Embarrassing, but I am just getting this up, 4 days after our drop. I got so busy with canning lots of good things to eat, that I forgot! Now that I’ve got the apples turned into preserves and apples for crisps, peaches jammed with basil and another batch of cucumbers pickled, I’ve remembered to post what our members took home on Friday.
With our strange growing year, I’m lucky to be able to supplement shares with produce from my mother’s market garden from time to time. This week, there were quite a few additions: kohlrabi, cucumbers, tomatoes, green onions and green peppers. The summer squash, carrots, shallots, green beans and spaghetti squash are from the farm.
A few notes on the produce that you might not be very familiar with: the kohlrabi is a member of the cabbage family. My sister likes to peel and slice it and eat it with ranch dressing. They are supposed to be quite a tasty addition to soups and can be roasted or steamed and served most any way you like: butter or cream and salt and pepper might be nice. You can also shred them and turn them into coleslaw.
Spaghetti squash is a winter squash and one of the toughest veggies to get into. You’ll need a sharp, strong knife and a little patience. To prepare, cut in half lengthwise, scoop the seeds out and roast in the oven, flesh side down at 350 degrees. Check for done-ness after about 20 minutes. When it’s cooked carefully turn it cut-side up and let cool a bit – it will be steamy. Then just scrape out the insides with a fork and top with your favorite pasta sauce. It has a stringy flesh, like spaghetti and has a nice sweetness that balances out a tomato based sauce.
The green beans have finally started producing a good amount after some watering and just over an inch of rain this past week! Each share has a pound. The zucchini is shaping up as well, each share took home one large or two small summer squash.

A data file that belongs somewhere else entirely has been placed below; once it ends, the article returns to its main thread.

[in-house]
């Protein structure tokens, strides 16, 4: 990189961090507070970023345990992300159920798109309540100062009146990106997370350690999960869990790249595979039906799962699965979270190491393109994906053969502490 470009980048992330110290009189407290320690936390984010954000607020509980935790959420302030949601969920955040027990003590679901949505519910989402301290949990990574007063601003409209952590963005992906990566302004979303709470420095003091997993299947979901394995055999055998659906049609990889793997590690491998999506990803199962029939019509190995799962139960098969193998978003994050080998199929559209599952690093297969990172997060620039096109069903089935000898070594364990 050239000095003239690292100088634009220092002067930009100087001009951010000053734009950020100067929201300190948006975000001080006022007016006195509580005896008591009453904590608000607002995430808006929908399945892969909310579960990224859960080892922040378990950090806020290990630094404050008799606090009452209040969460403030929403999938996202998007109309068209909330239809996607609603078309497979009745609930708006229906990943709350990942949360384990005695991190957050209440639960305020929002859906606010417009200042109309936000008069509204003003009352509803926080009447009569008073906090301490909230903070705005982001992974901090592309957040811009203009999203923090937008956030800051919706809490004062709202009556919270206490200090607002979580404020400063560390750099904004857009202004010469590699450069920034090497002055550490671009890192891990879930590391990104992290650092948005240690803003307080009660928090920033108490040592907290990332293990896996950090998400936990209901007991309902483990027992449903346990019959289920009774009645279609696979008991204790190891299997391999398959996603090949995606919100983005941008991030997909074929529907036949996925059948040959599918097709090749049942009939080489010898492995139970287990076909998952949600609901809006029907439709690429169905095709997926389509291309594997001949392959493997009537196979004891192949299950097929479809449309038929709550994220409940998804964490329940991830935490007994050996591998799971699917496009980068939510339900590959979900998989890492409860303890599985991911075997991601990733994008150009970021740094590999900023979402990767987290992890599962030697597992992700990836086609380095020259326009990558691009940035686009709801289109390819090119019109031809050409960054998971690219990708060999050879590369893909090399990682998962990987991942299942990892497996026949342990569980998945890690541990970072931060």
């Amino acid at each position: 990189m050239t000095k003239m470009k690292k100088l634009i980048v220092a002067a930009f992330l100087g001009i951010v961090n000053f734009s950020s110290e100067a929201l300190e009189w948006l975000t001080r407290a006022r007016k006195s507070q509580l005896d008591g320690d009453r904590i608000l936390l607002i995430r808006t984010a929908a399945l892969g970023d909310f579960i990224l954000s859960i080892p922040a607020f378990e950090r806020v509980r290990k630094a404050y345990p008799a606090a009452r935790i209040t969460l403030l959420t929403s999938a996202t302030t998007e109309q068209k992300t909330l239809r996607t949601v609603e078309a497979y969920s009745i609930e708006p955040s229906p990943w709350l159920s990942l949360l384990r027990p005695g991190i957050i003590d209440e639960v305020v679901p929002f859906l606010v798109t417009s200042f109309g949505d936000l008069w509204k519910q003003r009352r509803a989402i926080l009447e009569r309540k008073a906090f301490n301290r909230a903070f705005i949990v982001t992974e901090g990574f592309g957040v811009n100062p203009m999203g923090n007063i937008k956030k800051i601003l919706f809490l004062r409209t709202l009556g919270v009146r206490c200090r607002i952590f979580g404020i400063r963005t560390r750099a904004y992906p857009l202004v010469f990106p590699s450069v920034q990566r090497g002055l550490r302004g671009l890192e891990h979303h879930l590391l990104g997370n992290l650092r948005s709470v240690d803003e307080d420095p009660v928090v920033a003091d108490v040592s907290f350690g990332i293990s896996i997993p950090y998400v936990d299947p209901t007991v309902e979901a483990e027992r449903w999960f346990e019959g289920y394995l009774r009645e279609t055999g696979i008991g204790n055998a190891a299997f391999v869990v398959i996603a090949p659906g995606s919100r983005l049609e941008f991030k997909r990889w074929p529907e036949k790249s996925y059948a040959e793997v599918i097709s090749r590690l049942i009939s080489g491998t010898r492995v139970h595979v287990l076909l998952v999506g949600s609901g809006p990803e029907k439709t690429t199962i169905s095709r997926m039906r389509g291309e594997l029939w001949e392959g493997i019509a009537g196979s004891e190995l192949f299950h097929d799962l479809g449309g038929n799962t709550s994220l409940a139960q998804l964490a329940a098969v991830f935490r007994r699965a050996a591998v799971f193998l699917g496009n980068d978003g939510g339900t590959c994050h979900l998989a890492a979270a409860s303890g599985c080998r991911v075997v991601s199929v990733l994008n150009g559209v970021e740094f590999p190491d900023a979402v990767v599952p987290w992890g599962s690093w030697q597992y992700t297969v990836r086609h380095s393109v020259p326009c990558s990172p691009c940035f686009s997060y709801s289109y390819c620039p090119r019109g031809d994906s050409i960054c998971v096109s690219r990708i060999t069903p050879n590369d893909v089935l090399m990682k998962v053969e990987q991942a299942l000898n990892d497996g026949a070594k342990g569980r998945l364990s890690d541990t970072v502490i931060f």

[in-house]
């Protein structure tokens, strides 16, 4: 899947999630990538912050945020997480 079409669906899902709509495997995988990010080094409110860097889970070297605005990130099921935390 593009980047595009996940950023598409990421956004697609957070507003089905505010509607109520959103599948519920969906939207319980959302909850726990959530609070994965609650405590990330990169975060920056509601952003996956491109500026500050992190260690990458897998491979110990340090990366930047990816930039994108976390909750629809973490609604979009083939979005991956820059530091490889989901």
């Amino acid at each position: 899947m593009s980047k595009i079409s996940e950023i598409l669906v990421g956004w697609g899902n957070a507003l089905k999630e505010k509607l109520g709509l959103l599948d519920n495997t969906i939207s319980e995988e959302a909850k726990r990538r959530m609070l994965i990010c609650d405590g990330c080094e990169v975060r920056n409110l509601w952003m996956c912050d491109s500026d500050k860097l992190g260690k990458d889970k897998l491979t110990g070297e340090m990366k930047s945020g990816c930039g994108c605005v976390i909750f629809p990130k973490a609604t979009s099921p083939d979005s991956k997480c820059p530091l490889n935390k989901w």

I’ve started picking our last patch of corn, we may have one more week of it, but shareholders can use their farmer’s market credit this coming week if they would like to get in on our last batch.
Two large red tomatoes are included this week and several cucumbers. These are additions from my mother’s market garden, since my tomatoes are at a bit of a stand-still.
We also have about 3 pounds of potatoes in the shares and a bunch of carrots. I just saw a friend had made Carrot Top Pesto, so here’s a great opportunity to use those beautiful green bunches!
A reminder to members that if you still have a credit to use at the market, there may only be a week or two left! We can always use it toward extras as the last weeks of CSA dwindle.
Despite our best efforts our peas and green beans have really slowed down their progress. One week each of our four rows of green beans put out a grocery bag full of beans, last night I filled less than a grocery bag, maybe a pound. We did start watering the plants early in the week and there are now lots of flowers and tiny beans. We hope to send some with the shares in the near future.
Today, shareholders will take home as much corn as they would like! I will have 4 totes with me and I have yet to pick almost half of the section that is ripe. I will be doing some canning this weekend, me-thinks. Corn will keep well for a few days in the fridge. I love it cooked up on the grill. You could also blanch and freeze it for this winter, or make corn salsa or creamed corn, yum!
This weeks share also includes a cucumber, one bunch of carrots, zucchini and/or yellow squash, tomatoes, 3 lbs of potatoes and an eggplant. My favorite way to enjoy carrots is steamed or boiled, served with butter and dill. The eggplant always seems a little daunting to people. Here’s a nice recipe for Eggplant Parmesan. I like to slice them thin and use in a vegetable lasagna with tomato based sauce.
Why yes we are missing a post for week 7! How astute of you to notice. We decided to leave the farm in some capable hands and take a quick vacation. We spent 5 days in Bozeman, MT where Dave and I lived for 8 years. I hadn’t been back since we moved back to North Dakota and we thought it was a great time to take Eva.
It took some planning to make it work. We wanted to be in Bozeman for Sweet Pea Festival the first weekend in August, not a super time to be away for any farmer, large or small. We carefully planned out arrival dates and butcher dates for the broilers so that they would all be gone by the time the farm sitters were in charge (the broilers are the most involved stop on the chore round.) All the planning and hand-wringing while getting things ready to leave were so worth it!